Monday 15 October 2018

St Patrick's Day - when everyone's proud to be a stereotype

We may not do very many things particularly well in this country, but we've long had a tradition of excelling at absurdity and events don't come more absurd than St Patrick's Day, the national celebration that invariably turns into a cause of national embarrassment
We may not do very many things particularly well in this country, but we've long had a tradition of excelling at absurdity and events don't come more absurd than St Patrick's Day, the national celebration that invariably turns into a cause of national embarrassment
Ian O'Doherty

Ian O'Doherty

So, have you got your silly leprechaun hat? You know the ones I mean, don't pretend you don't. I'm talking about those hideous Mad Hatter mitres that are usually worn by some eejit sitting in front of you when you're at a match. You normally hate them, but not today. Because today you'll make an exception and proudly wear your hat, because what better way to block everyone else's view of the parade?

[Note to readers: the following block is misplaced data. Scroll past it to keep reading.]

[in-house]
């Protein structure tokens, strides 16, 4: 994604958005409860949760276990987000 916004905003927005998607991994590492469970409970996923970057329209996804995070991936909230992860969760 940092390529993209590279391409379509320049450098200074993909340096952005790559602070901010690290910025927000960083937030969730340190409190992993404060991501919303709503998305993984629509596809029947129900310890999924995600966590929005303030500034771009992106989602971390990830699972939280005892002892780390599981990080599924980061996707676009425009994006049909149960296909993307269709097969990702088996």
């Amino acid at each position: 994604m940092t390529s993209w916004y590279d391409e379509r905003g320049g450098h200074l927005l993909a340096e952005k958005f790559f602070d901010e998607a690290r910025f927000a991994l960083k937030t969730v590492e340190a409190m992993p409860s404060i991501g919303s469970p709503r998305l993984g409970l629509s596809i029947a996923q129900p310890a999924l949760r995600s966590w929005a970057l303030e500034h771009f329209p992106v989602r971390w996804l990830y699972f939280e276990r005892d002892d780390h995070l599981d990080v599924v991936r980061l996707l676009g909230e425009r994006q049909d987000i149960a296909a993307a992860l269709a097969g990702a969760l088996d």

While we're at it, have you had your first drink of the day yet? Yeah, yeah, I know. You'd normally only be tempted to have an AM tipple on Christmas morning, but hey, it's our national saint's day. Anyway, can you come up with a more fitting way to commemorate the introduction of Christianity to this island than a lunchtime bender followed by a scrap in O'Connell Street?

We may not do very many things particularly well in this country, but we've long had a tradition of excelling at absurdity and events don't come much more absurd than St Patrick's Day, the national celebration that invariably turns into a cause of national embarrassment.

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